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Anddi Schwartz brings the party to kids who would've been shorted

The organizer's selfie as her group shipped out 129 birthday kits to kids celebrating another candle.

The organizer's selfie as her group shipped out 129 birthday kits to kids celebrating another candle.

The air was thick, the sunshine in full glory last Friday. A platoon of volunteers descended upon the field of paper grocery bags.

They were there to load 129 birthday kits. The bags, which were filled with cake mix, plates, noisemakers, and all the essentials mandatory for a kid's birthday party, were transported by four vehicles to Keystone Community Services in St. Paul. Staffers at the human services charity would then disseminate the kits to families with a birthday child who otherwise wouldn't have had such a celebration.

Schwartz crushed her original goal of 100 birthday kits.

When it was all tallied, Keystone took in almost 1,200 pounds of bounty.   

Let Them Eat Cake takes the narcissism out of an individual's birthday, transforming it into the selfless. Because "every kid deserves to celebrate their birthday," the group collects donated kids' birthday party wares.

The call goes out from a point person, who's forsaken their own birthday festivities. Instead, they channel that energy into providing party essentials for youngsters whose birthday could handle a festive bump.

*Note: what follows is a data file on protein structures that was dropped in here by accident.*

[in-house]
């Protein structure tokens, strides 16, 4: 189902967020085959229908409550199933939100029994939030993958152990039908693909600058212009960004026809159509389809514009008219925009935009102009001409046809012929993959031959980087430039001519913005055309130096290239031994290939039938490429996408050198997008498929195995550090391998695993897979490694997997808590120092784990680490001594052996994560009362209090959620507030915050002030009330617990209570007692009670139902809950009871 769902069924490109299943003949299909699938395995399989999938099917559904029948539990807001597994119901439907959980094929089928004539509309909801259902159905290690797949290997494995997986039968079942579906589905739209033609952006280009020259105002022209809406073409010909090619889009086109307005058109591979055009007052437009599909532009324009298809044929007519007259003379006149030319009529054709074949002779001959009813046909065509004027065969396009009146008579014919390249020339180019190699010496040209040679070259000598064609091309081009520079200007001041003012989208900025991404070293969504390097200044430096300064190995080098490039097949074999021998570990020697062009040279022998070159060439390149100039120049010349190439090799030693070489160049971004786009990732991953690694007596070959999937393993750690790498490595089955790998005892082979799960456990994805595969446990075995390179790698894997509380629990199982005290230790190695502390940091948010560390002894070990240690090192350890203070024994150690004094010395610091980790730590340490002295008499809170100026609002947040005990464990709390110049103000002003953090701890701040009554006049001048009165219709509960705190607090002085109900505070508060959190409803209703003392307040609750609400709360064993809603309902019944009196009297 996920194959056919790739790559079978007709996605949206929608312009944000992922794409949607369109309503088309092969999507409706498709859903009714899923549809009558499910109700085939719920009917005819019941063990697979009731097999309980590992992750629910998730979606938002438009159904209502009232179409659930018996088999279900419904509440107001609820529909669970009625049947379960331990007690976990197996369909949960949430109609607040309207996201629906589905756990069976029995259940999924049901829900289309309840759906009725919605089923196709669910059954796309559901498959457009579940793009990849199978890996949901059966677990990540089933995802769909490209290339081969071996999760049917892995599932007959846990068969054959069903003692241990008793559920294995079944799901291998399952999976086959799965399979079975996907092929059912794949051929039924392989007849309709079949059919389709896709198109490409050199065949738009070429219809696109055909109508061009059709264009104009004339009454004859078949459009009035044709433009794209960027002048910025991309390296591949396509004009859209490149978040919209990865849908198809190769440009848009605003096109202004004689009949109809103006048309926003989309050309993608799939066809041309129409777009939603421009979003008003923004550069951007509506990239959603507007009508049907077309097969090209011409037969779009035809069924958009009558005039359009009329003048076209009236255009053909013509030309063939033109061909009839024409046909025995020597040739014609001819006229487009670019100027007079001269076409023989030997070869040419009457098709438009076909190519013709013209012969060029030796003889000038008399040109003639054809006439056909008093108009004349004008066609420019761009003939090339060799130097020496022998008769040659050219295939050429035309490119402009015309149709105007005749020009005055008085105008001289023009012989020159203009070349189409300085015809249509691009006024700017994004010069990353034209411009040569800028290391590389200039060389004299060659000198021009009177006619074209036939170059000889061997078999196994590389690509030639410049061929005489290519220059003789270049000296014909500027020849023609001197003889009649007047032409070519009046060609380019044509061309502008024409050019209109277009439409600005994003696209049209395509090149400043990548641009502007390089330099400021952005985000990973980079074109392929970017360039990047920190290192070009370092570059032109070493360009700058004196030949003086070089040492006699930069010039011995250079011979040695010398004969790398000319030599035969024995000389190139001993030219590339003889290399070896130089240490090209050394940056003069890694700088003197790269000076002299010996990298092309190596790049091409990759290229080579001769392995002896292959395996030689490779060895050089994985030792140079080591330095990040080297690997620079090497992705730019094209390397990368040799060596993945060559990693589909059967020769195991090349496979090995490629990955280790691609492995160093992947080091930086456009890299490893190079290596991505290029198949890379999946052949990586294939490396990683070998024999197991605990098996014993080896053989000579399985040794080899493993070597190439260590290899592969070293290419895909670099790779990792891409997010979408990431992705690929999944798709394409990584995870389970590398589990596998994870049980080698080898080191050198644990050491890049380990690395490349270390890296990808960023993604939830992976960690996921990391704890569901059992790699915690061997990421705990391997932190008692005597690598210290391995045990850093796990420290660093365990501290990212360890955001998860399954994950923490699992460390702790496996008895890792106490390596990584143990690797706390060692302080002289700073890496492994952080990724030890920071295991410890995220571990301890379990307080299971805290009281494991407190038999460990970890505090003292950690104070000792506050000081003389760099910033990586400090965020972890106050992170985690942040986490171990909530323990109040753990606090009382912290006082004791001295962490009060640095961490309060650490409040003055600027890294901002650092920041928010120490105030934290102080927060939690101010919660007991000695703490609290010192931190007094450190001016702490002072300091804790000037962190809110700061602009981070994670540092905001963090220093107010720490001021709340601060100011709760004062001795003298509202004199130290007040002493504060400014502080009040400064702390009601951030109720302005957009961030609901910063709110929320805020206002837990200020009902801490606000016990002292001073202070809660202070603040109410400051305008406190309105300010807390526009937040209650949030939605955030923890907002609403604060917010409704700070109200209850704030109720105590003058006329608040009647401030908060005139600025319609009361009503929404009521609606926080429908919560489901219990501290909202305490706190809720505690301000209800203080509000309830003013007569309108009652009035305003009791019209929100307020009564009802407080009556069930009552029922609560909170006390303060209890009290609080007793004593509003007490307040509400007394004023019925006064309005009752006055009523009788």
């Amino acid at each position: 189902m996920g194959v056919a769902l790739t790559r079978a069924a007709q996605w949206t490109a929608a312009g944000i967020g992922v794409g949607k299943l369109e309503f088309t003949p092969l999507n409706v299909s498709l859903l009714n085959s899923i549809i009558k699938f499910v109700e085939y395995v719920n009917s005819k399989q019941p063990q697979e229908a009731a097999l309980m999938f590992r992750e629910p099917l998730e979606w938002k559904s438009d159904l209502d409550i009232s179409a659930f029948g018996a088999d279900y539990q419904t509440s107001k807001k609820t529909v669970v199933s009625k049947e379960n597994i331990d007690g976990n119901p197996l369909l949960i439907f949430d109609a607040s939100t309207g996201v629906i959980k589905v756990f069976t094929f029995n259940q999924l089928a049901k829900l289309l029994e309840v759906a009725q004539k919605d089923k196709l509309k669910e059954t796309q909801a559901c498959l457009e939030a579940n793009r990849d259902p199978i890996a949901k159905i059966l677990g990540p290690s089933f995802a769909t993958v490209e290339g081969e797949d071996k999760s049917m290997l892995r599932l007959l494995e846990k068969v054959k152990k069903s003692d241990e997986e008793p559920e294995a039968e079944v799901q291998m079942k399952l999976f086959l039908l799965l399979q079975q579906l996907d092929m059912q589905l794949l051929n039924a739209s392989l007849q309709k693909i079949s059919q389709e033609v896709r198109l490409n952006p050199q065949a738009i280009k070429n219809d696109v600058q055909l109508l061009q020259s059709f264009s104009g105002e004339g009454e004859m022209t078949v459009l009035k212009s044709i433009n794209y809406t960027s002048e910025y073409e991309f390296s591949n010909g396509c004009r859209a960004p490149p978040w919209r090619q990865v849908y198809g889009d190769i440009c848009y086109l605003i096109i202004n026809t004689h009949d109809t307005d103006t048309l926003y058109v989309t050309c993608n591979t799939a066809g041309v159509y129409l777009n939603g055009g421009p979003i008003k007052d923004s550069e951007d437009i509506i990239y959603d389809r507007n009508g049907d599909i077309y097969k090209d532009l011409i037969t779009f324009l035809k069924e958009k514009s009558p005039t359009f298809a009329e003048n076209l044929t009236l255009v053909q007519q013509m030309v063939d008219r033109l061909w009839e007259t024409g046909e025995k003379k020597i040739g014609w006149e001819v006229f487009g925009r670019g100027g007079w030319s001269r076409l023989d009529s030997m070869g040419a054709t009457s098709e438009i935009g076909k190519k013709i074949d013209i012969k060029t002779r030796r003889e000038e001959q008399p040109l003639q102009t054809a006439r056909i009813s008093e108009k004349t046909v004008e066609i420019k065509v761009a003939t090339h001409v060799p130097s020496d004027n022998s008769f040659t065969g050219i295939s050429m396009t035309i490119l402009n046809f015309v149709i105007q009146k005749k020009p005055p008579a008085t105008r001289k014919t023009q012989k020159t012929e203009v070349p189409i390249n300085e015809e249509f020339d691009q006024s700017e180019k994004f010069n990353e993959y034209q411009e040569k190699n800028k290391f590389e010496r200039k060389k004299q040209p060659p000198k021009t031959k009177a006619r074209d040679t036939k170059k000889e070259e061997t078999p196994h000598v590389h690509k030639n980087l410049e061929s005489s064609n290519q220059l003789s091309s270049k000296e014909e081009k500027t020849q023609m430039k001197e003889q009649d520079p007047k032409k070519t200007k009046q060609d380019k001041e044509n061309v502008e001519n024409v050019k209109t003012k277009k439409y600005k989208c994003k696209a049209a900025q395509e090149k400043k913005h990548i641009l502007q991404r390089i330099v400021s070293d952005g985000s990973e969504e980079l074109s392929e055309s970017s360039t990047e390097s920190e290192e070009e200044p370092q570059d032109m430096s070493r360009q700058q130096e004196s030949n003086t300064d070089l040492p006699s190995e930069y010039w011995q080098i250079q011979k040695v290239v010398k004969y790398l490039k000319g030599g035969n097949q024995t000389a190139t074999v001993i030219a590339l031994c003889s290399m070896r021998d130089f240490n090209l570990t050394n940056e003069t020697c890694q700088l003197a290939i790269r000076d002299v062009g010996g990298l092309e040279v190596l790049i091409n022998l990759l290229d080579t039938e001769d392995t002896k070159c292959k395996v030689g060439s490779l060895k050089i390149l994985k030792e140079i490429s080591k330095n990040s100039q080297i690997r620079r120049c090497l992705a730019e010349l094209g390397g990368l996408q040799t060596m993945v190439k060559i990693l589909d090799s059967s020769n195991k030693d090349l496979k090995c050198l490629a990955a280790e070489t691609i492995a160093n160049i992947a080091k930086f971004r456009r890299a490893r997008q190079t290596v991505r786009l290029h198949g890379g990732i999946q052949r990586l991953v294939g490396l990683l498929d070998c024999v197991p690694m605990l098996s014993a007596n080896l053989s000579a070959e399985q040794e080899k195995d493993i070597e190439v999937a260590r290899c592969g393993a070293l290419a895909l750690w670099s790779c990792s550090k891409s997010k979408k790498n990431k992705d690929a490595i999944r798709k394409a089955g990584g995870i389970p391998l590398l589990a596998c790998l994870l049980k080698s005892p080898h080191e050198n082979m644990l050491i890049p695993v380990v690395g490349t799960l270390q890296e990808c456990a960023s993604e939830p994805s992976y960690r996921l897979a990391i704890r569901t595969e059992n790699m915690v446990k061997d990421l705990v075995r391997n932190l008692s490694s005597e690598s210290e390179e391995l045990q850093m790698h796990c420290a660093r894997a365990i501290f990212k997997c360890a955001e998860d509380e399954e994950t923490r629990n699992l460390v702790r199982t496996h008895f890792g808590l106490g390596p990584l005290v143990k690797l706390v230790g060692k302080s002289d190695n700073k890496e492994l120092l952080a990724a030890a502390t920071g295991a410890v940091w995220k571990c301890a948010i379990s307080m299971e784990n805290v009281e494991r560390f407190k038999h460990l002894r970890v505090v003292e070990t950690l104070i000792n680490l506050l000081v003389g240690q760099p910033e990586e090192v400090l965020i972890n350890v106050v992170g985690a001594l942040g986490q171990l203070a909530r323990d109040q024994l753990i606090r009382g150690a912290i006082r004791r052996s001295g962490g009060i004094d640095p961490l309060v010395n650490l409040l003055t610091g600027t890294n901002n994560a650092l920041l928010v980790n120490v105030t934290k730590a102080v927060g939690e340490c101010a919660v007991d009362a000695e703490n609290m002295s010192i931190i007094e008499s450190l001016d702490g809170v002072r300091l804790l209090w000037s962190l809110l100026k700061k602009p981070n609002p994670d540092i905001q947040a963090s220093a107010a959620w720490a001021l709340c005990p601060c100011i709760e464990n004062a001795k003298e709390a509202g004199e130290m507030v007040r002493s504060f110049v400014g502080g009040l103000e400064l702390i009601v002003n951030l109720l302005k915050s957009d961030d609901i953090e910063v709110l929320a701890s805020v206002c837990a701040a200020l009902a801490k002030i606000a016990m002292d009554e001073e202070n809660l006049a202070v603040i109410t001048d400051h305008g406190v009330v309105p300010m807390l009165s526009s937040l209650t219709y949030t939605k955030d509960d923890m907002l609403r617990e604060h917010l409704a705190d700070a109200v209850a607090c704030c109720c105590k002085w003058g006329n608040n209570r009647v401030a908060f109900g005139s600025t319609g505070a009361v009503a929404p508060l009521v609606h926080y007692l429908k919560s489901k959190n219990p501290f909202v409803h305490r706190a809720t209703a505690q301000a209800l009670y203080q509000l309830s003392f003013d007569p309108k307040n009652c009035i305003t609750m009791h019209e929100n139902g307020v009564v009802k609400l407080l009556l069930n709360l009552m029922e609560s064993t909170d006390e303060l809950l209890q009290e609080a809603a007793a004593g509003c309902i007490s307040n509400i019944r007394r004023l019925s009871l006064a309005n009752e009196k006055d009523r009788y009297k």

All things youngster bash are summoned, from napkins to treat bags, gift cards to games and prizes. The likes of Schwartz cobble the goodies together into birthday kits before handing them off to a charity that will get them into the homes of kids itching to tell the world they're a year older.

Last week's efforts marks the fourth time Schwartz's St. Paul Let Them Eat Cake engineered such an undertaking.

Repeated messages left for Schwartz over the past three days went unreturned. Perhaps she's shunning the spotlight, letting her actions doing the talking.

If that's the case, let's supply the applause right here.  

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